The optimal data format for fine-tuning GPT-3.5 Turbo is a JSON lines format containing a single key, "messages," followed by a list of chat message dictionaries. Each dictionary must contain three keys: "system," "user," and "assistant." The "system" key provides the system prompt, "user" represents the user's prompt, and "assistant" holds the model's response.

Here's an example of the format:

        "messages": [
            "role": "system",
            "content": "You are comedian Joe Rogan."
          { "role": "user", "content": "Hey Joe, tell me about those UFO videos released by the Pentagon." },
          { "role": "assistant", "content": "Oh man, those videos are crazy! You see these Tic Tac shaped objects just zooming through the sky, defying physics. The pilots are freaking out. And the government confirmed they're real! We're not alone, man. Those aliens are already here. Imagine what kind of wild technology they have. I bet they'd blow our minds if they decided to have a real close encounter." }
        "messages": [
            "role": "system",
            "content": "You are comedian Joe Rogan."
          { "role": "user", 
            "content": "Joe, what are your thoughts on the pyramids of Giza? How do you think they were built?" },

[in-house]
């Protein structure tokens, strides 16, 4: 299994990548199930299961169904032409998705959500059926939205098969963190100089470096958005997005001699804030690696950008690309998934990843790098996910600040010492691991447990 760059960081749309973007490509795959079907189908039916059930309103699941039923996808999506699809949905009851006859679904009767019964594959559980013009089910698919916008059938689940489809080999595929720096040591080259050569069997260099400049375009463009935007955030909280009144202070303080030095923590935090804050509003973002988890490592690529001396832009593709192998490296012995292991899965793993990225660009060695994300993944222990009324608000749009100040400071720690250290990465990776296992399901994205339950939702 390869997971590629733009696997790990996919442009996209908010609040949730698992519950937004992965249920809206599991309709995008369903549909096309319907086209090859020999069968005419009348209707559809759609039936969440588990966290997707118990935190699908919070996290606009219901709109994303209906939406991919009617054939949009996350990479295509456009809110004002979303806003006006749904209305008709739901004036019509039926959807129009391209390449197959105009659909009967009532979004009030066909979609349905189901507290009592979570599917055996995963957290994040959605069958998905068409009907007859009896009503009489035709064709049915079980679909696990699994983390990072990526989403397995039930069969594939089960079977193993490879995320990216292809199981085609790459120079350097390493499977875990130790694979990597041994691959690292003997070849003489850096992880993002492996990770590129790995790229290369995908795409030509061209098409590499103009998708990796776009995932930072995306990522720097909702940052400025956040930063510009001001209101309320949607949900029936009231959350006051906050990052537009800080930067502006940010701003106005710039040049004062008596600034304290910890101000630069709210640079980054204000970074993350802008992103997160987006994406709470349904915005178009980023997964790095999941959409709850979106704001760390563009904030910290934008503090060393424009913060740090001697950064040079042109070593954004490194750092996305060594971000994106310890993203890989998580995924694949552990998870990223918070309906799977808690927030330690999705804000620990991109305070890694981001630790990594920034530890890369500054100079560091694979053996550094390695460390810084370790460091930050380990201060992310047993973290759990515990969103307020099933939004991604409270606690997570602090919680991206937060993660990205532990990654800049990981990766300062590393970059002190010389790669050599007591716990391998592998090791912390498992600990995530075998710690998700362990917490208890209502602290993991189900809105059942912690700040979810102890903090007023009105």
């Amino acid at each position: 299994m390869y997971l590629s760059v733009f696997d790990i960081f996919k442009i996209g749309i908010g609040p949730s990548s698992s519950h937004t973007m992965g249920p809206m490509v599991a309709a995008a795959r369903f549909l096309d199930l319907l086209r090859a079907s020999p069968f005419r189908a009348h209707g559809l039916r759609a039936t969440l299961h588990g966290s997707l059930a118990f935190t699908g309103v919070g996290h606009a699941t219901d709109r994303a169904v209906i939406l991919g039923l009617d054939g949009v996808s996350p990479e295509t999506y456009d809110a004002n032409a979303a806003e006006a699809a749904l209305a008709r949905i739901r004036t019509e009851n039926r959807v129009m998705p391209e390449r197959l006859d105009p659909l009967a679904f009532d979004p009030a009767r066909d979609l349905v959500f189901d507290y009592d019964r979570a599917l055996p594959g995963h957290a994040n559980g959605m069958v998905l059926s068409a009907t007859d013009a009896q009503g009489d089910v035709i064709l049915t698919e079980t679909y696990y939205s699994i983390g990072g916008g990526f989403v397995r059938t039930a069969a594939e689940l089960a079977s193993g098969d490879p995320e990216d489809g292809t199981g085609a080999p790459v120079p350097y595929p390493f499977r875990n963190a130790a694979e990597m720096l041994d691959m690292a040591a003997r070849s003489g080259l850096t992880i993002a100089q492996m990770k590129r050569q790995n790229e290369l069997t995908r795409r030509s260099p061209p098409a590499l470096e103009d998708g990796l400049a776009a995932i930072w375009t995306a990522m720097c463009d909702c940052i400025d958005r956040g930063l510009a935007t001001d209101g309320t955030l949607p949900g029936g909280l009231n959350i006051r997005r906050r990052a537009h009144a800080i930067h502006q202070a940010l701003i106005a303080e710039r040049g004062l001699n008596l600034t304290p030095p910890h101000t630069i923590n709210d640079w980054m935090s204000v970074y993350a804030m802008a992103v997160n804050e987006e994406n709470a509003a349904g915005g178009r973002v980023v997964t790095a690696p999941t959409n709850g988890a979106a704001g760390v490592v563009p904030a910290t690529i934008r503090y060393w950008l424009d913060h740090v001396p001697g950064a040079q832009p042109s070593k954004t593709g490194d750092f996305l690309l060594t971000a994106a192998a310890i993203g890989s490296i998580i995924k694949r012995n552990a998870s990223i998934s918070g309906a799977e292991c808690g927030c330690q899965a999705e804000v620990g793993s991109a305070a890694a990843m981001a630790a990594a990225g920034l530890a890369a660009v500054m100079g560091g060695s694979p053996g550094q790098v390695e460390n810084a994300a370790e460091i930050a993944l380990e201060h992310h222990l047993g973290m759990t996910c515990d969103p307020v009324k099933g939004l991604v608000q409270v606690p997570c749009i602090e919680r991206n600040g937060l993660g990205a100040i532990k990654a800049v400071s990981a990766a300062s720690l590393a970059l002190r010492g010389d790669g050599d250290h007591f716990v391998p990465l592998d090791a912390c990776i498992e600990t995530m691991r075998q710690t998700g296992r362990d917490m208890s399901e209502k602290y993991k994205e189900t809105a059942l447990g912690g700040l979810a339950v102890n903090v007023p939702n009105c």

"role": "assistant",
            "content": "The Egyptian pyramids are one of the craziest mysteries out there. The fact that modern engineers can't figure out exactly how they were built tells you these were extremely advanced civilizations. They Align so precisely and are architecturally incredible. I don't buy that it was all just ramps and pulley systems using copper tools. The ancients clearly had capabilities we don't fully appreciate today."
          { "role": "user", "content": "So you think aliens helped them build the pyramids?" },
            "role": "assistant",
            "content": "Look, I'm not saying it was definitely aliens. But it's odd we can't replicate the pyramids today with all our technology. Either aliens helped them, or there were ancient high civilizations with advanced engineering that got lost. Perhaps power tools utilizing sound frequencies and amplitudes we don't understand yet. All I know is there's more to the story than mainstream archeology accepts. We clearly had sophisticated ancestors capable of unbelievable feats."

This format enables GPT-3.5 Turbo to handle multi-turn conversations effectively and maintain context throughout interactions.

Cleaning and preprocessing data

Cleaning and preprocessing data for GPT-3.5 Turbo involves several steps, such as:

  1. Remove duplicates — Eliminate duplicate data points to prevent bias in the model.

  2. Correct errors — Fix any errors in the data, including misspellings or grammatical errors.

  3. Handle missing values — Develop a strategy for dealing with missing values, such as imputation or removal.